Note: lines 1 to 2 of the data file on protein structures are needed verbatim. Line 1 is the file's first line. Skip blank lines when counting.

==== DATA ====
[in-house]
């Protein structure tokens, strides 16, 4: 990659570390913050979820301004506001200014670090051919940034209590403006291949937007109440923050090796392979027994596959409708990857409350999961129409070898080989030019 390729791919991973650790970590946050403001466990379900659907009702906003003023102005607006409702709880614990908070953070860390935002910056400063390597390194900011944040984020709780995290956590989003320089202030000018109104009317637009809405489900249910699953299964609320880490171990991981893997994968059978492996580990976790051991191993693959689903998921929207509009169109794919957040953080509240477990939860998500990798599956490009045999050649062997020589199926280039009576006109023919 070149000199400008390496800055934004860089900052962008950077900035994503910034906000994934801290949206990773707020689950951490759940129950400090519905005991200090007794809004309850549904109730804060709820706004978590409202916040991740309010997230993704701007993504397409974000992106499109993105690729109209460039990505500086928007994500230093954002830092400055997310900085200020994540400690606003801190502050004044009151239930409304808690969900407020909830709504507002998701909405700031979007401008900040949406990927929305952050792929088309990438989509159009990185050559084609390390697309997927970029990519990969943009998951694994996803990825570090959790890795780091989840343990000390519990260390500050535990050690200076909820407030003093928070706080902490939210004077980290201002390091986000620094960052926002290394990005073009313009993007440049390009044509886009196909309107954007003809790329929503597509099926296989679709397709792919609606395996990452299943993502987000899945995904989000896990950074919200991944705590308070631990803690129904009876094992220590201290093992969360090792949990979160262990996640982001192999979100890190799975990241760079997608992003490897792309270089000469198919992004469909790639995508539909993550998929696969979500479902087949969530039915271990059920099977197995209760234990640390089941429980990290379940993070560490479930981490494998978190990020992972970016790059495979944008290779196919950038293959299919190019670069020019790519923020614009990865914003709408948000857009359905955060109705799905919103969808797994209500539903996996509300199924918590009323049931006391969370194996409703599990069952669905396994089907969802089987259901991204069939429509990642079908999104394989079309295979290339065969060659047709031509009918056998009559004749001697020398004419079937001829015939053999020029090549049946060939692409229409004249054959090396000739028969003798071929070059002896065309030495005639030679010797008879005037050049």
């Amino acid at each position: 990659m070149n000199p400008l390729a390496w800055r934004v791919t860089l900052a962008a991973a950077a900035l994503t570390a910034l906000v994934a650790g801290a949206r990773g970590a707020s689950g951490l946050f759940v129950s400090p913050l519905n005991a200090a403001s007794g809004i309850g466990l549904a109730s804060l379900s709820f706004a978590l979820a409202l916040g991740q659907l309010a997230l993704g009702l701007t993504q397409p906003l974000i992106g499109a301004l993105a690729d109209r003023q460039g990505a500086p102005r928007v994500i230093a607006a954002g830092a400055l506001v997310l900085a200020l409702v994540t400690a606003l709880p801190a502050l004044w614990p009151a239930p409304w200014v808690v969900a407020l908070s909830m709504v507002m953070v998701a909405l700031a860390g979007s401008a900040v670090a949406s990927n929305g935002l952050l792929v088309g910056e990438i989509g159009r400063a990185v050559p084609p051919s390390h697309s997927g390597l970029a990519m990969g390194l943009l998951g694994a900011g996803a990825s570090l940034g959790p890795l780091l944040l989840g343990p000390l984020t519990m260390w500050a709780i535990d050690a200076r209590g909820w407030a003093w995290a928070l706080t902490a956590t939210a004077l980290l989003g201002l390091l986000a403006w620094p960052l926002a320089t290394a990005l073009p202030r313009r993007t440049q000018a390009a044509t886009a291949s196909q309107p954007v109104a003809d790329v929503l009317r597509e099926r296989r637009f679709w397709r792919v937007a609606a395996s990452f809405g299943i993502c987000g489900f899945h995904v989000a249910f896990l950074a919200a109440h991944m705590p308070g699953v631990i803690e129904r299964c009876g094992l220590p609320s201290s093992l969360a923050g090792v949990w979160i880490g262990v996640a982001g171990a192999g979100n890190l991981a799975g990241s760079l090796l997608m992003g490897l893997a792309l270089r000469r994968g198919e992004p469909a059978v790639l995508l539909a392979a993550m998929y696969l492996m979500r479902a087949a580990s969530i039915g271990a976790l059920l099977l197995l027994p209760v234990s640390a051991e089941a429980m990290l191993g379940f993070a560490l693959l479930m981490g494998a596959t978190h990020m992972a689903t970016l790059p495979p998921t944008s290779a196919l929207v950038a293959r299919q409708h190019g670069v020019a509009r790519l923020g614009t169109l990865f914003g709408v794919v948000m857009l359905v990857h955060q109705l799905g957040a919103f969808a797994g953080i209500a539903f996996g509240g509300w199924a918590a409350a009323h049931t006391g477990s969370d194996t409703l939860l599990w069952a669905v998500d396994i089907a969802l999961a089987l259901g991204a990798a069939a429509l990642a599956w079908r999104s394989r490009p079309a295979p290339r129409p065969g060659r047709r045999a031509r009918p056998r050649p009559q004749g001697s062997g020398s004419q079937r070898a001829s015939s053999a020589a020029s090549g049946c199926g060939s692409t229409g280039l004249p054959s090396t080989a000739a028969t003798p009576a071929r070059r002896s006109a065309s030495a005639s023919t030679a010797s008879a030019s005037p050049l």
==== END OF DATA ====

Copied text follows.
[in-house]
């Protein structure tokens, strides 16, 4: 990659570390913050979820301004506001200014670090051919940034209590403006291949937007109440923050090796392979027994596959409708990857409350999961129409070898080989030019 390729791919991973650790970590946050403001466990379900659907009702906003003023102005607006409702709880614990908070953070860390935002910056400063390597390194900011944040984020709780995290956590989003320089202030000018109104009317637009809405489900249910699953299964609320880490171990991981893997994968059978492996580990976790051991191993693959689903998921929207509009169109794919957040953080509240477990939860998500990798599956490009045999050649062997020589199926280039009576006109023919 070149000199400008390496800055934004860089900052962008950077900035994503910034906000994934801290949206990773707020689950951490759940129950400090519905005991200090007794809004309850549904109730804060709820706004978590409202916040991740309010997230993704701007993504397409974000992106499109993105690729109209460039990505500086928007994500230093954002830092400055997310900085200020994540400690606003801190502050004044009151239930409304808690969900407020909830709504507002998701909405700031979007401008900040949406990927929305952050792929088309990438989509159009990185050559084609390390697309997927970029990519990969943009998951694994996803990825570090959790890795780091989840343990000390519990260390500050535990050690200076909820407030003093928070706080902490939210004077980290201002390091986000620094960052926002290394990005073009313009993007440049390009044509886009196909309107954007003809790329929503597509099926296989679709397709792919609606395996990452299943993502987000899945995904989000896990950074919200991944705590308070631990803690129904009876094992220590201290093992969360090792949990979160262990996640982001192999979100890190799975990241760079997608992003490897792309270089000469198919992004469909790639995508539909993550998929696969979500479902087949969530039915271990059920099977197995209760234990640390089941429980990290379940993070560490479930981490494998978190990020992972970016790059495979944008290779196919950038293959299919190019670069020019790519923020614009990865914003709408948000857009359905955060109705799905919103969808797994209500539903996996509300199924918590009323049931006391969370194996409703599990069952669905396994089907969802089987259901991204069939429509990642079908999104394989079309295979290339065969060659047709031509009918056998009559004749001697020398004419079937001829015939053999020029090549049946060939692409229409004249054959090396000739028969003798071929070059002896065309030495005639030679010797008879005037050049």